To achieve this, Metelerkamp has resorted to the tools of the Naif tradition of strong unsettling colours, distortion and a deliberate disregard for proportion. But the use of distortion for powerful expression is an ancient one, a debt Western art owes Africa.  Many famous 20th century European artists recognised and used this device to break away from the stranglehold of Renaissance dictates with its emphasis on realism. We see this in the thickened necks, oversized heads, Thalidomide hands and feet of Metelerkamp’s figures, all in service to his particular dark, unsettling expression. Which suggests that sometimes a fictionalised account is more accurate than a slavishly realistic one.

The use of shadow is another, although less obvious, device in Metelerkamp’s paintings. It is not only used as a compositional element as in Family Portrait to provide both a sense of depth and seen also in the men in Barbels of Althorpe  or Florence Feeding Hounds It is also used  to ground elements,  and as a dramatic device. The shadows in Metelerkamp’s paintings serve to both reveal and conceal. Many of his figures features and therefore identities are concealed by shadows cast by their hats as seen in the Captain’s pith helmet or Florence’s protective sun hat. Sometimes this absence of identity seems to suggest a lack of status as in Jess Feeding Hounds where the top half of Jess is completely concealed by deep shadow with the spotlight on the two white dogs she is busy feeding. In other instances, shadows introduce a dark humour as in Kraal Girls where two dogs in the background are barely visible in deep shadow and it’s only the pin prick glimmer of their eyes that indicate their existence.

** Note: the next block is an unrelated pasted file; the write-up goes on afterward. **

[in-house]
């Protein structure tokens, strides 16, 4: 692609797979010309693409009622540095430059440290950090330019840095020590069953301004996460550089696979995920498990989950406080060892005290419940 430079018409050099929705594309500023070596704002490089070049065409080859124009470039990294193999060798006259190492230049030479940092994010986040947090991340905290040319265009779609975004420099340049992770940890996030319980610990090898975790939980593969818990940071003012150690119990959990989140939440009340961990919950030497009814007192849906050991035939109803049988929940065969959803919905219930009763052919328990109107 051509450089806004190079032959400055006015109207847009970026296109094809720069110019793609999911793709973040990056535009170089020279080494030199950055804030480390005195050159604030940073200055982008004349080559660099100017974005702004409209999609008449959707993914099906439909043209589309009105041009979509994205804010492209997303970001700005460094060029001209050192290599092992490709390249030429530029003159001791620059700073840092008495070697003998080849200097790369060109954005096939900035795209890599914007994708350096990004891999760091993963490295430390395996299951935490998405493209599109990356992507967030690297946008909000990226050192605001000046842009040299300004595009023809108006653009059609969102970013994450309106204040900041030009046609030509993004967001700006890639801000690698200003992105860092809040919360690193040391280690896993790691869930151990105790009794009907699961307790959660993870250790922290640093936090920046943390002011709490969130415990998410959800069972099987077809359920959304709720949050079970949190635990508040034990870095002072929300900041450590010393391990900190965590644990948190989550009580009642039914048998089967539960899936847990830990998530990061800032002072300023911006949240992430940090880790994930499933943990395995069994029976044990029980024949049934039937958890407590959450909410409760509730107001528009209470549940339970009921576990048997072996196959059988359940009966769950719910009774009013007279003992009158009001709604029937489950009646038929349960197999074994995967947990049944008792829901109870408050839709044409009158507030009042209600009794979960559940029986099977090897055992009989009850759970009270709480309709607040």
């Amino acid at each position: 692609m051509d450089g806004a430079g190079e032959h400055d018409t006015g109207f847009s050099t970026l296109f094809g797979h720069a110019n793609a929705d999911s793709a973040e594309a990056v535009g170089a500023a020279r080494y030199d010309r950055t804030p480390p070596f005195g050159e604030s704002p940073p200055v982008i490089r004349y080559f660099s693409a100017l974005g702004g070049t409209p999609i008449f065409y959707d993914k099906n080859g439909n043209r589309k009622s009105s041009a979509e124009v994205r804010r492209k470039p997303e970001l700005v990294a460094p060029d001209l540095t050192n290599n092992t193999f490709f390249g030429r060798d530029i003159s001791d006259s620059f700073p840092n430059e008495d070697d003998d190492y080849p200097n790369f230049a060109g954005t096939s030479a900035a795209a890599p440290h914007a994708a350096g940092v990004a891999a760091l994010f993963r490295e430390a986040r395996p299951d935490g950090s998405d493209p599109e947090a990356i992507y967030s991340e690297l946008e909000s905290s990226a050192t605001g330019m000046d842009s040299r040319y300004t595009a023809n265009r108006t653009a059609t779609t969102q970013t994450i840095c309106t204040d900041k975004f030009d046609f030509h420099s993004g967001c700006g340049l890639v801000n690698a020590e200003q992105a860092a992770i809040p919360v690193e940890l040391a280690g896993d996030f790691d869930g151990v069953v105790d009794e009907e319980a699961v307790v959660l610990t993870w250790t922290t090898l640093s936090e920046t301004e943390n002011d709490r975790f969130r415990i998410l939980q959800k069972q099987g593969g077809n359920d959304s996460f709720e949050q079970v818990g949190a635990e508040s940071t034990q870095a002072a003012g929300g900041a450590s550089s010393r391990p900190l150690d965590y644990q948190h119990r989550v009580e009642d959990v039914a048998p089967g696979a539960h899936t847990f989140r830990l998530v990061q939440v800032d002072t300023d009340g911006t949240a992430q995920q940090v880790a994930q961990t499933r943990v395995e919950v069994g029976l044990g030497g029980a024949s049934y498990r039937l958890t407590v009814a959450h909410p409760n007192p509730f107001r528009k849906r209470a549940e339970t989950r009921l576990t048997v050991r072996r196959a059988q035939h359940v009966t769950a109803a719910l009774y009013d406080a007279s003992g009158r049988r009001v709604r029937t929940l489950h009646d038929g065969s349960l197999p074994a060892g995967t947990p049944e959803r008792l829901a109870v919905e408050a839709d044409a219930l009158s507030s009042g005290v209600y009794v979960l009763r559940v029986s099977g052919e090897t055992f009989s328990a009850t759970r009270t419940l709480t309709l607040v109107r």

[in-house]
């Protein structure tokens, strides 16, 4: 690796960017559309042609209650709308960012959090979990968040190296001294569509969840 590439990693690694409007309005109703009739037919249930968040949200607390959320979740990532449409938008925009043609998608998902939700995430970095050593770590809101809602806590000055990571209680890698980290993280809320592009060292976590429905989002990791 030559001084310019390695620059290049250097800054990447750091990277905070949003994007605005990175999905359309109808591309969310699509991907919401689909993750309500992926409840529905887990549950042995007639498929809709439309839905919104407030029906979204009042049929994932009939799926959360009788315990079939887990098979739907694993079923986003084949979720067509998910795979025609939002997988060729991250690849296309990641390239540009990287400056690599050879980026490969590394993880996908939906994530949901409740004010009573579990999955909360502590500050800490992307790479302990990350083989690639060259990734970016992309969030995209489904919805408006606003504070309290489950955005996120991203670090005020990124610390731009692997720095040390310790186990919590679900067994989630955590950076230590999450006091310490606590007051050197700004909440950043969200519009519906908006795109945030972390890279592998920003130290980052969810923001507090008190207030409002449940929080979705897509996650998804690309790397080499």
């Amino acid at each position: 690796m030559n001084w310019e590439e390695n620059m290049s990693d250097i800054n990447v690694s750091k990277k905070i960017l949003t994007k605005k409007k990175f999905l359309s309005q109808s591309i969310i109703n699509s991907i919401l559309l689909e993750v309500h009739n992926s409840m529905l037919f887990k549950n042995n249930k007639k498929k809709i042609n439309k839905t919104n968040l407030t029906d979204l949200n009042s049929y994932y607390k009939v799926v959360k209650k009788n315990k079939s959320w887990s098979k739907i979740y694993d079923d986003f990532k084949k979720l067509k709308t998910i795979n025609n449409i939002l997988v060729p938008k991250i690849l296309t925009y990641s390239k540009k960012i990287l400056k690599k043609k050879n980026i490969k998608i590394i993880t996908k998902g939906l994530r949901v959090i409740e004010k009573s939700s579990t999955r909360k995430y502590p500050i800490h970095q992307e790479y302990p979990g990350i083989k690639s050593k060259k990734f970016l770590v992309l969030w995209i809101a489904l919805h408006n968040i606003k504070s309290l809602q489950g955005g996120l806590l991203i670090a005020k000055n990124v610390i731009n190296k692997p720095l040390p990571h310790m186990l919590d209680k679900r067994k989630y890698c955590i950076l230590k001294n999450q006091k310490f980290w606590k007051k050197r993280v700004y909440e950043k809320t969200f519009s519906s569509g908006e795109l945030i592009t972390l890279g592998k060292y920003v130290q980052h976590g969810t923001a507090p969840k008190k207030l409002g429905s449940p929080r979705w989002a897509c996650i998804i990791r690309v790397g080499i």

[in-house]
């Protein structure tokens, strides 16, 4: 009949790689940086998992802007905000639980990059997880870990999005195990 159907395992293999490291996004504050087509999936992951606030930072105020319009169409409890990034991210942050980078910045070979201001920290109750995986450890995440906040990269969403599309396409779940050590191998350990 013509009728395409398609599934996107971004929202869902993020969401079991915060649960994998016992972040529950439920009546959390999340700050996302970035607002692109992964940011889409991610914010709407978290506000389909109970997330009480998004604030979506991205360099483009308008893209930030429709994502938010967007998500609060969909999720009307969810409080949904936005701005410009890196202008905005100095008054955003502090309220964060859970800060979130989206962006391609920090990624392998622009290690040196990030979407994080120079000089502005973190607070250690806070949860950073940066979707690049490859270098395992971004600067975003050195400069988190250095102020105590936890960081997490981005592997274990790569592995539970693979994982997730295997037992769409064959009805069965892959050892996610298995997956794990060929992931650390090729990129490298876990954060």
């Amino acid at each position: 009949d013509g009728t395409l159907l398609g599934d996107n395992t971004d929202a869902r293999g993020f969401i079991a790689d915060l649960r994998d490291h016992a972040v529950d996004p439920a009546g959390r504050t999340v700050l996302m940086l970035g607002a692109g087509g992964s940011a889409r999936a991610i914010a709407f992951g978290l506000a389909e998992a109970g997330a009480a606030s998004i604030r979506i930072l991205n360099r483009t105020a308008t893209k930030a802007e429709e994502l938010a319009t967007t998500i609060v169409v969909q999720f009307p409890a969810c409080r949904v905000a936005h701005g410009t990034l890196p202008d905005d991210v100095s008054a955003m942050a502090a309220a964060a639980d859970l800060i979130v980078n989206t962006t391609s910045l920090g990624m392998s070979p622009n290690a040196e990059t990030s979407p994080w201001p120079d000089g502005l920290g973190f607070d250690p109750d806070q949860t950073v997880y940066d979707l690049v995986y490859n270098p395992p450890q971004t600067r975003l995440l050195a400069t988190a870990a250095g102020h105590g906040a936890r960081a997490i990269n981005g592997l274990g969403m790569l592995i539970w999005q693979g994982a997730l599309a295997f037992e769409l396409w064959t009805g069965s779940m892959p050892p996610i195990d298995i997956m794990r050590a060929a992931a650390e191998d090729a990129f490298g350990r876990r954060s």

Although Metelerkamp remains unaffected and disinterested in contemporary trends and fads instead remaining true to his intuition, one senses that here is an artist that will undergo many transformations and metamorphoses. And one looks forward to seeing what he next pulls from his complex, engaging creative subconscious.